Content - Temperature Changes

Atmospheric Temperature Changes and their Drivers (ATC)

Activity leaders

Amanda Maycock
University of Leeds, Leeds, UK

Andrea Steiner
Wegener Center for Climate and Global Change, Graz, Austria

William (Bill) Randel
NCAR, Boulder, USA

Team members

  • Valentina Aquila, Johns Hopkins University/NASA Goddard, Baltimore, USA (SPARC SSiRC contact)
  • Stefan Brönnimann, University of Bern, Switzerland
  • Chantal Claud, LMD, Ecole Polytechnique, CNRS, Palaiseau, France
  • Martin Dameris, Institute of Atmospheric Physics, DLR, Oberpfaffenhofen, Germany (SPARC CCMI contact)
  • Qiang Fu, Department of Atmospheric Sciences, University of Washington, Seattle, USA
  • Nathan Gillett, Canadian Center for Climate Modeling and Analysis, Victoria, BC, Canada
  • Leopold Haimberger, Institute for Meteorology and Geophysics, University of Vienna, Austria
  • Ben Ho, UCAR, COSMIC, Boulder, USA
  • Diane Ivy, Department of Atmospheric Sciences, MIT, Cambridge, USA
  • Philippe Keckhut, LATMOS, Université Pierre-et-Marie-Curie, Paris, France
  • Ulrike Langematz, Institute for Meteorology, Freie Universität Berlin, Germany (SPARC HEPPA/SOLARIS contact)
  • Thierry Leblanc, JPL, Pasadena, USA (GCOS GRUAN contact)
  • Craig Long, Climate Prediction Center NCEP, National Weather Service, NOAA, Camp Springs, USA (SPARC S-RIP contact)
  • Carl Mears, Remote Sensing Systems, Santa Rosa, USA
  • Karen Rosenlof, Chemical Sciences Division, NOAA ESRL, Boulder, CO, USA (SPARC WAVAS contact)
  • Ben Santer, PCMDI, Lawrence Livermore National Laboratory, Livermore, USA
  • Torsten Schmidt, Helmholtz Centre, German Research Centre for Geosciences, Potsdam, Germany
  • Michael Schwartz, JPL, Pasadena, USA
  • Viktoria Sofieva, Finnish Meteorological Institute, Helsinki, Finland
  • Dave Thompson, Colorado State University, Fort Collins, USA
  • Cheng-Zhi Zou, Center for Satellite Applications and Research, NOAA/NESDIS, Camp Springs, USA

Activity description

The focus of the Atmospheric Temperature Changes and their Drivers (ATC) activity is on characterising observed temperature changes and their uncertainties from different measurements, and on disentangling the drivers of past and future temperature changes in observations and global models. The ATC activity has evolved and broadened out from the work of the long-standing SPARC Stratospheric Temperature Trends activity. The science objectives of the new ATC activity align with the themes in SPARC's new Implementation Plan on 'Long-term Records for Climate Understanding', 'Chemistry and Climate', and 'Atmospheric Dynamics and Predictability'. Output from the group provides key information for UNEP/WMO Ozone Assessments and the Intergovernmental Panel on Climate Change (IPCC) Reports, as well as for other SPARC activities including CCMI and S-RIP.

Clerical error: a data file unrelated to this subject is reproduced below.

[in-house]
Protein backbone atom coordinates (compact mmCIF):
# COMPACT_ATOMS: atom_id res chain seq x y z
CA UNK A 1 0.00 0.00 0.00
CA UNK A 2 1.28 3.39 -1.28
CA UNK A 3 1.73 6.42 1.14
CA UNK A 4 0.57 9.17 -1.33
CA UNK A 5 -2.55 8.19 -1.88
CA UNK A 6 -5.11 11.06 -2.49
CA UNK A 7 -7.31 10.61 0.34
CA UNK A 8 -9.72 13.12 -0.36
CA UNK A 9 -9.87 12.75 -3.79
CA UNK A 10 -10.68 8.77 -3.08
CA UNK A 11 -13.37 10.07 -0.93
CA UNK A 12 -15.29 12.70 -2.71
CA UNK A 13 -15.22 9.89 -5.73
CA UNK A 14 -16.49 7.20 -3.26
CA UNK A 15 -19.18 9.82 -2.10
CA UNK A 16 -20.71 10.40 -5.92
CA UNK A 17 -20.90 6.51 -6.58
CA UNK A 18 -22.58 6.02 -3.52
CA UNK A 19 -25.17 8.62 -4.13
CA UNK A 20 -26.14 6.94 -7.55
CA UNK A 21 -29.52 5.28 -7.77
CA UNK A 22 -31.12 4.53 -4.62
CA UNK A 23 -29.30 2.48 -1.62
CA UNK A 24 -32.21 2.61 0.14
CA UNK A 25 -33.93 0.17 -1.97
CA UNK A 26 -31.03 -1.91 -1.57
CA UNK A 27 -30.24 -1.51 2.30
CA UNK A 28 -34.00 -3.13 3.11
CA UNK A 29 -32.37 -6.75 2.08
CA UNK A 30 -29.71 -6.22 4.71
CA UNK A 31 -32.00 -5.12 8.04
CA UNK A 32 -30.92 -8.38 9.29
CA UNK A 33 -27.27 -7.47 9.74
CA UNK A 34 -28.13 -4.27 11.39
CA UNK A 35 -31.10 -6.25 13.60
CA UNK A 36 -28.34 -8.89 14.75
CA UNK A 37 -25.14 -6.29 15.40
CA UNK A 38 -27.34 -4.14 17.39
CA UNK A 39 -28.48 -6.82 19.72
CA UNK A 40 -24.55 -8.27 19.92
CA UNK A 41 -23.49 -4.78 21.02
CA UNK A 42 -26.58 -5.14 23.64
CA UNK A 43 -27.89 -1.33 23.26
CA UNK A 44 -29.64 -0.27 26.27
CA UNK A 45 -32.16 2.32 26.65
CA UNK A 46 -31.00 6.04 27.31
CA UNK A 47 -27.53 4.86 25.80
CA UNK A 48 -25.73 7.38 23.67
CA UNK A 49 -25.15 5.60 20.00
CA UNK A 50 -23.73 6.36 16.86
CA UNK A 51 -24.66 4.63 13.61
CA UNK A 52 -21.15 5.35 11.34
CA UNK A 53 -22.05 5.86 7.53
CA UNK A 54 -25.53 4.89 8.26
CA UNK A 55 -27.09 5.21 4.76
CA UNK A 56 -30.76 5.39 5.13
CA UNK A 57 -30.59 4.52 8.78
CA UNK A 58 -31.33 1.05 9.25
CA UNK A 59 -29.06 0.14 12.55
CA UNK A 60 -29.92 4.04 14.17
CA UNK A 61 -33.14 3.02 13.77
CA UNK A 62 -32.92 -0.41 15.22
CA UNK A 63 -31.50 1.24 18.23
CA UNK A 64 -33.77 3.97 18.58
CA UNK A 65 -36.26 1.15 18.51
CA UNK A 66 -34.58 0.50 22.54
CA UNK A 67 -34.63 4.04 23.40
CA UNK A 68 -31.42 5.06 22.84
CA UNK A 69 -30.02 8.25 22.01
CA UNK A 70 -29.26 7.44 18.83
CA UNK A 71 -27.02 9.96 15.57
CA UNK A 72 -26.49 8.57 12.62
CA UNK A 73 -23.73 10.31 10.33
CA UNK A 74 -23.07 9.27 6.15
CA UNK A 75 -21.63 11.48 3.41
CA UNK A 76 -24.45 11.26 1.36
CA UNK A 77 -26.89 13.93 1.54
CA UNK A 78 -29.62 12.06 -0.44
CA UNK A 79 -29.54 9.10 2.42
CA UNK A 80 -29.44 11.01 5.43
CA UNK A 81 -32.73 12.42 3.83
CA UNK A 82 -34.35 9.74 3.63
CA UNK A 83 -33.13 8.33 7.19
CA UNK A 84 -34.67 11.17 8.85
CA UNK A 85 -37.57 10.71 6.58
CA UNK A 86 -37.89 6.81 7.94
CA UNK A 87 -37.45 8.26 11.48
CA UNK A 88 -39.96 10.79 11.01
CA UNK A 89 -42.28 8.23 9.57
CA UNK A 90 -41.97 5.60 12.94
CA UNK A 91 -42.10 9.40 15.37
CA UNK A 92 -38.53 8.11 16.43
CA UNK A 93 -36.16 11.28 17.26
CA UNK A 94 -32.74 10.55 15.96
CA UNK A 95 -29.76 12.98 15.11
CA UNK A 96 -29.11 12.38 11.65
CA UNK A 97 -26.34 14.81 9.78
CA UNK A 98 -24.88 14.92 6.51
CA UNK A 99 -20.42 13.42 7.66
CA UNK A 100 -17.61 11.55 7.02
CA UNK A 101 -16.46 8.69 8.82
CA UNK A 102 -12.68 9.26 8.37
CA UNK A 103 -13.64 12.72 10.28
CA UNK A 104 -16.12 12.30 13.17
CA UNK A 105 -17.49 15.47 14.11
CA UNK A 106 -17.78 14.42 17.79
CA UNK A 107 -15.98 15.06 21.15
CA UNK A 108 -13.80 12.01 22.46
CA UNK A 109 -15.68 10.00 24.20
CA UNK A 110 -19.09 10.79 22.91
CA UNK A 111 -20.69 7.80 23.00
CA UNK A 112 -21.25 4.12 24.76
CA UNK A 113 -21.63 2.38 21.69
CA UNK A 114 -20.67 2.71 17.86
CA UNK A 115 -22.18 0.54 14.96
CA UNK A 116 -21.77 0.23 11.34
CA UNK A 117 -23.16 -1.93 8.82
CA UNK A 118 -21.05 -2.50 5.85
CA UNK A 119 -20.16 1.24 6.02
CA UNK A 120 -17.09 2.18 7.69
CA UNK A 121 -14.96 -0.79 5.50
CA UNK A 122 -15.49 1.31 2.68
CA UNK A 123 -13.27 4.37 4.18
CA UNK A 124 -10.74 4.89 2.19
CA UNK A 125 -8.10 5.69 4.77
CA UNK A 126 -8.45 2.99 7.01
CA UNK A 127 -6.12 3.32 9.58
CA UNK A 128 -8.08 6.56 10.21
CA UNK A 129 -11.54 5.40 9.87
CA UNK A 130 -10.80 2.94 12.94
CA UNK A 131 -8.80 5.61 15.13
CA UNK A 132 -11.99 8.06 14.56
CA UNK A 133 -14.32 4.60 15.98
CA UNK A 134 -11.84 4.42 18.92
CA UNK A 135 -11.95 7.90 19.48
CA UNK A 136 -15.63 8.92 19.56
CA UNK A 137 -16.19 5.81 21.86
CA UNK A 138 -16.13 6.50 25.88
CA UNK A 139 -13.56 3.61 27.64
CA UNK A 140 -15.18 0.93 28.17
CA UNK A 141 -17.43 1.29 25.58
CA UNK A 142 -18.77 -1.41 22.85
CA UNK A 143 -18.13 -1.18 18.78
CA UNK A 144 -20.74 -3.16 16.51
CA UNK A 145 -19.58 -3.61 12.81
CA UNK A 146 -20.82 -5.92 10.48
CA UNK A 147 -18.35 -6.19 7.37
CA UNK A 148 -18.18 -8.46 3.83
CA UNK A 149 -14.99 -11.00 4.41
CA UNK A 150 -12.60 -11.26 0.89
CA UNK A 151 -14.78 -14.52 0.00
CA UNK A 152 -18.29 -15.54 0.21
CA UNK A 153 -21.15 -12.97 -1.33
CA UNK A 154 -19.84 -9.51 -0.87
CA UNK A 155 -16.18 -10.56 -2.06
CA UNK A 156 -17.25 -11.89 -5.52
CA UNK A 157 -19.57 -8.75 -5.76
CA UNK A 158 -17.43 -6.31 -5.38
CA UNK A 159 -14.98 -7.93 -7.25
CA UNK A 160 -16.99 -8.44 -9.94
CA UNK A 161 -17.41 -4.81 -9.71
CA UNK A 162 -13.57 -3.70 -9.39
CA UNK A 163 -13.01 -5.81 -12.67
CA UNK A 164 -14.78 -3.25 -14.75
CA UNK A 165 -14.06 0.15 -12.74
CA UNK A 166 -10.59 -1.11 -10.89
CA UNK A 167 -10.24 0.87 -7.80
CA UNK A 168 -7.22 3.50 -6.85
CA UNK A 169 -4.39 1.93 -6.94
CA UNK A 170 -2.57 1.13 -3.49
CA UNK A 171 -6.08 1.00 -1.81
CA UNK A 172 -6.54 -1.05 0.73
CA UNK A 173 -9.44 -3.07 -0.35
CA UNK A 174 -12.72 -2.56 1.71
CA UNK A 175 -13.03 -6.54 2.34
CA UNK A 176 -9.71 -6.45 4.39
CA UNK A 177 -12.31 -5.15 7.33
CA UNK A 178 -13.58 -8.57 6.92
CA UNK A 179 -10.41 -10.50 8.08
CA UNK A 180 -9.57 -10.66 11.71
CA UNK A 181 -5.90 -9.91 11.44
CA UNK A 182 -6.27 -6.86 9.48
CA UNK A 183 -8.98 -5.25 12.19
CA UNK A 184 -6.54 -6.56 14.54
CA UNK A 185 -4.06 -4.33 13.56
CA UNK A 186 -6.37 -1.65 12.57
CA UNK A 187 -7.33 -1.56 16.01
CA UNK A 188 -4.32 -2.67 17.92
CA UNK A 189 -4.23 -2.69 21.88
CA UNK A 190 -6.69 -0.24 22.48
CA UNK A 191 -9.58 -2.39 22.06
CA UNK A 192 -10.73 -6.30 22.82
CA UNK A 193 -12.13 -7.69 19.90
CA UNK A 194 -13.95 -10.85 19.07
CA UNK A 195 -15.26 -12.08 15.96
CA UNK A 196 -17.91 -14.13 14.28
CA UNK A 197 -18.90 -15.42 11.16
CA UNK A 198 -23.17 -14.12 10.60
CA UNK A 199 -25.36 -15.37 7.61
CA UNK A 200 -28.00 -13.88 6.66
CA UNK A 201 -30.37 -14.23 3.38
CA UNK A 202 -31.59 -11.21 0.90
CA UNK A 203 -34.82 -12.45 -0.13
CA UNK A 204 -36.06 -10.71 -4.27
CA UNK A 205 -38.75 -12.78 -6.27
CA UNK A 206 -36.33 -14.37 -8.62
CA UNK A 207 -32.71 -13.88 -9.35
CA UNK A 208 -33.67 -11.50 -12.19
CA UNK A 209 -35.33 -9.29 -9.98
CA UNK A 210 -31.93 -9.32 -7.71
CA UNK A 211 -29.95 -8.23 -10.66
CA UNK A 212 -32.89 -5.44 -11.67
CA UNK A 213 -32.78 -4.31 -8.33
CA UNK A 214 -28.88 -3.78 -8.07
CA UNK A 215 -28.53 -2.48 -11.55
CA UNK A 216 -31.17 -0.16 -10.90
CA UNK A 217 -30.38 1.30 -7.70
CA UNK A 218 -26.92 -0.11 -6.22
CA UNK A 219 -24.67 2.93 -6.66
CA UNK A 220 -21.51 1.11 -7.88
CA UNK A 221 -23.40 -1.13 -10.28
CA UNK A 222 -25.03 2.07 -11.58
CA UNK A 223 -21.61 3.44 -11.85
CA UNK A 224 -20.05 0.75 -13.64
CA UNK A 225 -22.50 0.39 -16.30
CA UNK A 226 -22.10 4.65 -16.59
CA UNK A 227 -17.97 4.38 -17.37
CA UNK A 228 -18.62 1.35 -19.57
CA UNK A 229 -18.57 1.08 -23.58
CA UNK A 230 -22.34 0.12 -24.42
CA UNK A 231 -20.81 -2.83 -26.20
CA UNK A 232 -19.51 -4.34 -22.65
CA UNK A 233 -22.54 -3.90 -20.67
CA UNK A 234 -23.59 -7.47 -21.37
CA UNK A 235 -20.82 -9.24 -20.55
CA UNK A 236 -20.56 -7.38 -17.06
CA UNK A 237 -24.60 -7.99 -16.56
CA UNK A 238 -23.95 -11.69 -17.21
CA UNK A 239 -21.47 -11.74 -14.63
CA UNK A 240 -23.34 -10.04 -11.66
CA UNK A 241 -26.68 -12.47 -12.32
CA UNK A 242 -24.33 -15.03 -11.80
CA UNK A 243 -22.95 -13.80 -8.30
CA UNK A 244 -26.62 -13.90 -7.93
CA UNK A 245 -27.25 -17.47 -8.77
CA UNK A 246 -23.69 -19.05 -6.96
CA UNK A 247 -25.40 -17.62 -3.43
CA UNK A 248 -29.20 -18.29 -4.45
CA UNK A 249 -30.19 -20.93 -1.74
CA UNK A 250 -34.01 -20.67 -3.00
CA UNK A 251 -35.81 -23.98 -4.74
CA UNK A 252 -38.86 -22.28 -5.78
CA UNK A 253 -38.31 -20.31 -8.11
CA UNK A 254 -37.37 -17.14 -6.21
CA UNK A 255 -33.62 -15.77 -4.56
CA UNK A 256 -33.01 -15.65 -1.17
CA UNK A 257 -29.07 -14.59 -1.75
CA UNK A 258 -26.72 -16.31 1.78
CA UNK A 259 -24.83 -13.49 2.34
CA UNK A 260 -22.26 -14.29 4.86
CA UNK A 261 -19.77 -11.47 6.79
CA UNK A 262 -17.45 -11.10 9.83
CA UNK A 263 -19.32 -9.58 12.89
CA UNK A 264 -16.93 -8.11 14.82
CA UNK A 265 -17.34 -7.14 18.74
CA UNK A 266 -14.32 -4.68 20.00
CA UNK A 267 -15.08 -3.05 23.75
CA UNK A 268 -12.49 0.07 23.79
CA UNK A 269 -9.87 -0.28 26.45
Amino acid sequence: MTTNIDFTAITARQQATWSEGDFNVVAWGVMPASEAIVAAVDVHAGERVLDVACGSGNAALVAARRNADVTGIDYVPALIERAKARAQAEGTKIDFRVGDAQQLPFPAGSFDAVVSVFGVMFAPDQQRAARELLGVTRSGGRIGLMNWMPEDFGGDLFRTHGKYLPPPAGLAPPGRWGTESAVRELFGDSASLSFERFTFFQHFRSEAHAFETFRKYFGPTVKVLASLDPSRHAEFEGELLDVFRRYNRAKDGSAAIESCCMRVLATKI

Atmospheric temperature variability and trends, and their uncertainty in climate records

The IPCC AR5 states as a key uncertainty: "There is only medium to low confidence in the rate of change of tropospheric warming and its vertical structure.... There is low confidence in the rate and vertical structure of the stratospheric cooling". The aim of the ATC activity is to gain a better insight into atmospheric climate variability and trends from the troposphere to the mesosphere. This includes the evaluation of the inter-consistency of atmospheric temperature observations, comparison with (chemistry) climate models and reanalyses, and the provision of uncertainty information. Specific foci include: (1) extension of region of interest to the troposphere and the mesosphere; (2) inclusion of emerging novel observational records (such as radio occultation and Global Climate Observing System (GCOS) Reference Upper-Air Network (GRUAN) radiosondes); and (3) improving uncertainty information towards enhancing the maturity and benchmarking of climate records.